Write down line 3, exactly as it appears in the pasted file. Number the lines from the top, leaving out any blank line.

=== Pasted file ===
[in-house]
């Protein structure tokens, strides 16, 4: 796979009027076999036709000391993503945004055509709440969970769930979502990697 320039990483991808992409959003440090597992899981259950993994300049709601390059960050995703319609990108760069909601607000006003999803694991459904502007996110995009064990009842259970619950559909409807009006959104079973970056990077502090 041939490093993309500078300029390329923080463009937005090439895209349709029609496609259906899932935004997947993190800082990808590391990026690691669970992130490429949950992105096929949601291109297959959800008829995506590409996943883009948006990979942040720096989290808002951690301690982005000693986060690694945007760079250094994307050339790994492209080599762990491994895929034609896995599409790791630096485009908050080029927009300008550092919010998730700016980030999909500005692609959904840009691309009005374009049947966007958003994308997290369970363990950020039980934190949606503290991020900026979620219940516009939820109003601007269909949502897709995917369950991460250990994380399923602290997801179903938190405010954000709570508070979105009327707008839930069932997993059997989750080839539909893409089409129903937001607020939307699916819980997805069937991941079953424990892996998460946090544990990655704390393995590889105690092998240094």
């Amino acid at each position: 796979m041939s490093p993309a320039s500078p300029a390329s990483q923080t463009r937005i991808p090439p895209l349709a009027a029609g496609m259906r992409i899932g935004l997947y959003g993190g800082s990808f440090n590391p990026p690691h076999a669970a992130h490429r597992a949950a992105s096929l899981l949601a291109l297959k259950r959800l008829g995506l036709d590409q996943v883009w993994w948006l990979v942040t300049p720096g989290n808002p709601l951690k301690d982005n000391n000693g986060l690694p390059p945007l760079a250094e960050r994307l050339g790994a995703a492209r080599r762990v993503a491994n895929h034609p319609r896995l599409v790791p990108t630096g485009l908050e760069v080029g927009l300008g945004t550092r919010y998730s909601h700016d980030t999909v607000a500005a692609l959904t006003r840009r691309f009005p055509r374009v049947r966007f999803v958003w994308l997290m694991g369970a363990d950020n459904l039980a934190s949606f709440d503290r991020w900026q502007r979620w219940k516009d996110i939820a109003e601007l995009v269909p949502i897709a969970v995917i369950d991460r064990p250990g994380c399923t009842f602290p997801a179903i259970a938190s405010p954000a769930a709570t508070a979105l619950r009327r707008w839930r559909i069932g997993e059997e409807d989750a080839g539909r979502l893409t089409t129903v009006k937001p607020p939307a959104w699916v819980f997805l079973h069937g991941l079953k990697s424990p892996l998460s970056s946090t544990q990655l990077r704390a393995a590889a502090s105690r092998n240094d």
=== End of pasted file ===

């Amino acid at each position: 796979m041939s490093p993309a320039s500078p300029a390329s990483q923080t463009r937005i991808p090439p895209l349709a009027a029609g496609m259906r992409i899932g935004l997947y959003g993190g800082s990808f440090n590391p990026p690691h076999a669970a992130h490429r597992a949950a992105s096929l899981l949601a291109l297959k259950r959800l008829g995506l036709d590409q996943v883009w993994w948006l990979v942040t300049p720096g989290n808002p709601l951690k301690d982005n000391n000693g986060l690694p390059p945007l760079a250094e960050r994307l050339g790994a995703a492209r080599r762990v993503a491994n895929h034609p319609r896995l599409v790791p990108t630096g485009l908050e760069v080029g927009l300008g945004t550092r919010y998730s909601h700016d980030t999909v607000a500005a692609l959904t006003r840009r691309f009005p055509r374009v049947r966007f999803v958003w994308l997290m694991g369970a363990d950020n459904l039980a934190s949606f709440d503290r991020w900026q502007r979620w219940k516009d996110i939820a109003e601007l995009v269909p949502i897709a969970v995917i369950d991460r064990p250990g994380c399923t009842f602290p997801a179903i259970a938190s405010p954000a769930a709570t508070a979105l619950r009327r707008w839930r559909i069932g997993e059997e409807d989750a080839g539909r979502l893409t089409t129903v009006k937001p607020p939307a959104w699916v819980f997805l079973h069937g991941l079953k990697s424990p892996l998460s970056s946090t544990q990655l990077r704390a393995a590889a502090s105690r092998n240094d």